Turtles have a long though somewhat mysterious history on the planet Earth. They’ve been around for millions of years, but scientists still aren’t quite sure how they evolved in the first place. A predecessor species, something turtle-like but without a shell as we know them today, is still missing.
The missing link may still be, well, missing, but recent study of fossils collected in 2007 have revealed the oldest turtle species yet discovered, and it’s a big one to boot. Desmatochelys padillai sp. is now the oldest known species of sea turtle, having lived about 120 million yeas ago. It’s also about two meters long, meaning it’s a human sized turtle, though whether or not it practiced ninjitsu or ate pizza is unknown at this time.
The fossils in question were discovered by hobbyist Mary Luz Parra and her brothers, Juan and Freddy, back in 2007. Since then, they have been held at the Centro de Investigaciones Paleontológicas in Villa Leyvra, Colombia, and at the University of California Museum of Paleontology.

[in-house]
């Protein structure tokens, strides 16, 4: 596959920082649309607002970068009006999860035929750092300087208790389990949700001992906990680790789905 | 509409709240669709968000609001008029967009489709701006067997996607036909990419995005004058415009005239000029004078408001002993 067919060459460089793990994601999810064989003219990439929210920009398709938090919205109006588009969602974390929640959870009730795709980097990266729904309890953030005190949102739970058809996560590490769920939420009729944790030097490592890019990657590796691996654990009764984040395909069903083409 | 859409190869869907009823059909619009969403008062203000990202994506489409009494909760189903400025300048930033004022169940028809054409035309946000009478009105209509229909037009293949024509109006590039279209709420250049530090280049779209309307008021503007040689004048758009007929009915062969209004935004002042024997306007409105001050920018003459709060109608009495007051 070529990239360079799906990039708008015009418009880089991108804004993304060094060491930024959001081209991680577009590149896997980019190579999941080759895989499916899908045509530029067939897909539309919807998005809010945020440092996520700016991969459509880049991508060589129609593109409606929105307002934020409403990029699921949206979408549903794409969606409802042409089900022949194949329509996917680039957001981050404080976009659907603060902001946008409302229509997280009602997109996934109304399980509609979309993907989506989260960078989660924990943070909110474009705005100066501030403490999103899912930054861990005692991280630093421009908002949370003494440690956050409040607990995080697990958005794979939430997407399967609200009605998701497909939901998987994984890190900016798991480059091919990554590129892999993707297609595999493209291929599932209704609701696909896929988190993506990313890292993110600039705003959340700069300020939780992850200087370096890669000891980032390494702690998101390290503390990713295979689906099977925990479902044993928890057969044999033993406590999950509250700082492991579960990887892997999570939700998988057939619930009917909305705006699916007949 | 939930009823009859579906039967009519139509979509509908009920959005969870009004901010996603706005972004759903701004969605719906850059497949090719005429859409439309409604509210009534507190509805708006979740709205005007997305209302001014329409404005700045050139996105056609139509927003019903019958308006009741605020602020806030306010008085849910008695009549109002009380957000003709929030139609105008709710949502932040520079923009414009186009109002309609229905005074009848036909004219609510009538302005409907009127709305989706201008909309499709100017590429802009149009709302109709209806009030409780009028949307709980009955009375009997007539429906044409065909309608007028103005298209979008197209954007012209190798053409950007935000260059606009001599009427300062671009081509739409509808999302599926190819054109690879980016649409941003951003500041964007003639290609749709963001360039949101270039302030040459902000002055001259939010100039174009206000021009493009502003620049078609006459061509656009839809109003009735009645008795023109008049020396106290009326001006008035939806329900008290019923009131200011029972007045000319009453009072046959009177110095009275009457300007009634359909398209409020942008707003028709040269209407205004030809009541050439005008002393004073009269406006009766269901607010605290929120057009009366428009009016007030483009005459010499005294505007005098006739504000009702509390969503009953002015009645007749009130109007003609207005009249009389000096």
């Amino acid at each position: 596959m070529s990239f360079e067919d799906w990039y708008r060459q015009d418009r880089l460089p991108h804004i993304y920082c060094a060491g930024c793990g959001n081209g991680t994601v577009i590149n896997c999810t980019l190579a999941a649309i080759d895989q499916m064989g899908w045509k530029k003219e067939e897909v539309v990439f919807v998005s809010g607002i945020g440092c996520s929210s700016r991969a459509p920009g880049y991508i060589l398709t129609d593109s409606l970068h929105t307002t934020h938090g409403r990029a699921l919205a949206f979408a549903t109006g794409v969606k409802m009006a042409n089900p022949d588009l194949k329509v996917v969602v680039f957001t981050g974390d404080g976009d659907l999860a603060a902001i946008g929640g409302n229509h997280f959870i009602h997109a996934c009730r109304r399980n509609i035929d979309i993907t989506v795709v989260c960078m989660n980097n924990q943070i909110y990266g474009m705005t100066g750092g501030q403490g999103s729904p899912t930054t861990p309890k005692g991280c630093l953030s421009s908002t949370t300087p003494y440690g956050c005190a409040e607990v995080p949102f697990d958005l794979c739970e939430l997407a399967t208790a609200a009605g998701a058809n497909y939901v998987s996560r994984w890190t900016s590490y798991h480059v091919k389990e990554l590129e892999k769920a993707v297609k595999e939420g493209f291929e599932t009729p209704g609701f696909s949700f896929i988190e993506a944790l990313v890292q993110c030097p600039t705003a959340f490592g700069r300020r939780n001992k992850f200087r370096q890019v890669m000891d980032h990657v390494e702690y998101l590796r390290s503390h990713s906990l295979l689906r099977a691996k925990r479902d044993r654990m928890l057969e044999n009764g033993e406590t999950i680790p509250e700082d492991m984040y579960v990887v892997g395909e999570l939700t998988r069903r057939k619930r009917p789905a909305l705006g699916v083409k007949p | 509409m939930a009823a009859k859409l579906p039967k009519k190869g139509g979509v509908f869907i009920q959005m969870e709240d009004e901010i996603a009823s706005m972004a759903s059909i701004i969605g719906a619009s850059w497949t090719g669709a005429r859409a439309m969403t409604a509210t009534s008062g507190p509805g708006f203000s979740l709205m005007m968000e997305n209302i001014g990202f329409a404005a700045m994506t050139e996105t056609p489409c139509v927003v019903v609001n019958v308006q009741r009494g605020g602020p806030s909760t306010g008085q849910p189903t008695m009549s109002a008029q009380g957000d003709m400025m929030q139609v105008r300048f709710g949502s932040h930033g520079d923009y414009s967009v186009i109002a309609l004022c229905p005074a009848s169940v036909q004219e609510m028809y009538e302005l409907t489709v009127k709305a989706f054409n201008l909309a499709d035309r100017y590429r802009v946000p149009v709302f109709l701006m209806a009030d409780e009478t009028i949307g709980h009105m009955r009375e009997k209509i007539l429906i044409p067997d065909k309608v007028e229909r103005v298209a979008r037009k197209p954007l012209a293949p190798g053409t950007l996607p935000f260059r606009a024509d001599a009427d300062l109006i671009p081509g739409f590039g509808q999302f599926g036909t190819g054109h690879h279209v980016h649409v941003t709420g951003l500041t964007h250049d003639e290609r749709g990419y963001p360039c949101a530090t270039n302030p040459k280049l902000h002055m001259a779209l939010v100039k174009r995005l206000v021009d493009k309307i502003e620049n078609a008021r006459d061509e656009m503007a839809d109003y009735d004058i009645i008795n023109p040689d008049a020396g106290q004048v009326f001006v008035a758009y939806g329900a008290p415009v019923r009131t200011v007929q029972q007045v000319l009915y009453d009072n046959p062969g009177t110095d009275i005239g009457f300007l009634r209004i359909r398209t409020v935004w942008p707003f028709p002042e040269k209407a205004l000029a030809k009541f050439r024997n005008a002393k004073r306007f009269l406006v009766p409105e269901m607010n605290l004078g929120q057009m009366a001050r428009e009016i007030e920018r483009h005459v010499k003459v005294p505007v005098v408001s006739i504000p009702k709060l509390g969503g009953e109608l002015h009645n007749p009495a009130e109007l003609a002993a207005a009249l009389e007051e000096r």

Dr. Edwin Cadena and his colleagues classified the species in the group Chelonioidea, which includes the famous Green Sea Turtle. It lived in tropical and subtropical environments.
As far as paleontologists can tell, sea turtles split from their terrestrial and fresh water cousins about 230 million years ago, during the Cretaceous period. Fossilized turtles from that far back are still pretty rare though, and so constructing a solid timeline of turtle development is still difficult.
It appears that they evolved on land before moving to the sea. Whether or not aquatic turtles or terrestrial tortoises most closely resemble their oldest ancestors is still up in the air. Fossil records are hard to piece together, as fossils themselves are pretty rare despite how many creatures have lived and died over the course of life on Earth.